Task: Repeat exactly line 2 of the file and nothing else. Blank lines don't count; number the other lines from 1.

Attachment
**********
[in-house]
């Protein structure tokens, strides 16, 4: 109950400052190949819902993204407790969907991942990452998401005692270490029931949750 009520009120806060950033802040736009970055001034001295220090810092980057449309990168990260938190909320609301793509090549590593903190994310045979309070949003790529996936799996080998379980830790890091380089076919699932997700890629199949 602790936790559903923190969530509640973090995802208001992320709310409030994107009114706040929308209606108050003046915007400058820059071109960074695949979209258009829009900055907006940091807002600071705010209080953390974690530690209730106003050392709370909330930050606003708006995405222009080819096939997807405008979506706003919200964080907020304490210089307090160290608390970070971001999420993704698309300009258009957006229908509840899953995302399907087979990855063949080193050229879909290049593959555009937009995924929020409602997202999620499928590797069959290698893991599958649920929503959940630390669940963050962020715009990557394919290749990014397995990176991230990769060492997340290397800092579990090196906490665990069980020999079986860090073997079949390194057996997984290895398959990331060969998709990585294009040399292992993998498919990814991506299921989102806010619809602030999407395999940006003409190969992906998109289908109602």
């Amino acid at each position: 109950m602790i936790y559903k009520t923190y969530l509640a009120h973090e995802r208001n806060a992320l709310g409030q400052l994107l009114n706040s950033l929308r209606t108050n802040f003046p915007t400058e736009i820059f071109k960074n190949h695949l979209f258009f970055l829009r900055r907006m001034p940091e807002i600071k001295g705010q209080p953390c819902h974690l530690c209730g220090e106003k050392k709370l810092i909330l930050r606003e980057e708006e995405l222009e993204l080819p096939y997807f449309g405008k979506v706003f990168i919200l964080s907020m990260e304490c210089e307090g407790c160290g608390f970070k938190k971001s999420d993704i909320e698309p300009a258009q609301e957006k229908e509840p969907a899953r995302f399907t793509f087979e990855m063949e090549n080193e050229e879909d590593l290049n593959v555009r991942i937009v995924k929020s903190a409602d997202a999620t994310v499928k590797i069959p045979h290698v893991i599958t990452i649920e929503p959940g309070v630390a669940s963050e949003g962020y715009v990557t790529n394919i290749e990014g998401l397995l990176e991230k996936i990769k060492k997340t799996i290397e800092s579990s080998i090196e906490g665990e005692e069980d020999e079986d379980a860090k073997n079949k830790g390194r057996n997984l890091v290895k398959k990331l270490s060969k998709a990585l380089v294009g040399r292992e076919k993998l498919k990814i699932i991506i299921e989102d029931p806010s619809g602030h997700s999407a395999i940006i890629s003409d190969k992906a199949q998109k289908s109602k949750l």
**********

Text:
């Protein structure tokens, strides 16, 4: 109950400052190949819902993204407790969907991942990452998401005692270490029931949750 009520009120806060950033802040736009970055001034001295220090810092980057449309990168990260938190909320609301793509090549590593903190994310045979309070949003790529996936799996080998379980830790890091380089076919699932997700890629199949 602790936790559903923190969530509640973090995802208001992320709310409030994107009114706040929308209606108050003046915007400058820059071109960074695949979209258009829009900055907006940091807002600071705010209080953390974690530690209730106003050392709370909330930050606003708006995405222009080819096939997807405008979506706003919200964080907020304490210089307090160290608390970070971001999420993704698309300009258009957006229908509840899953995302399907087979990855063949080193050229879909290049593959555009937009995924929020409602997202999620499928590797069959290698893991599958649920929503959940630390669940963050962020715009990557394919290749990014397995990176991230990769060492997340290397800092579990090196906490665990069980020999079986860090073997079949390194057996997984290895398959990331060969998709990585294009040399292992993998498919990814991506299921989102806010619809602030999407395999940006003409190969992906998109289908109602």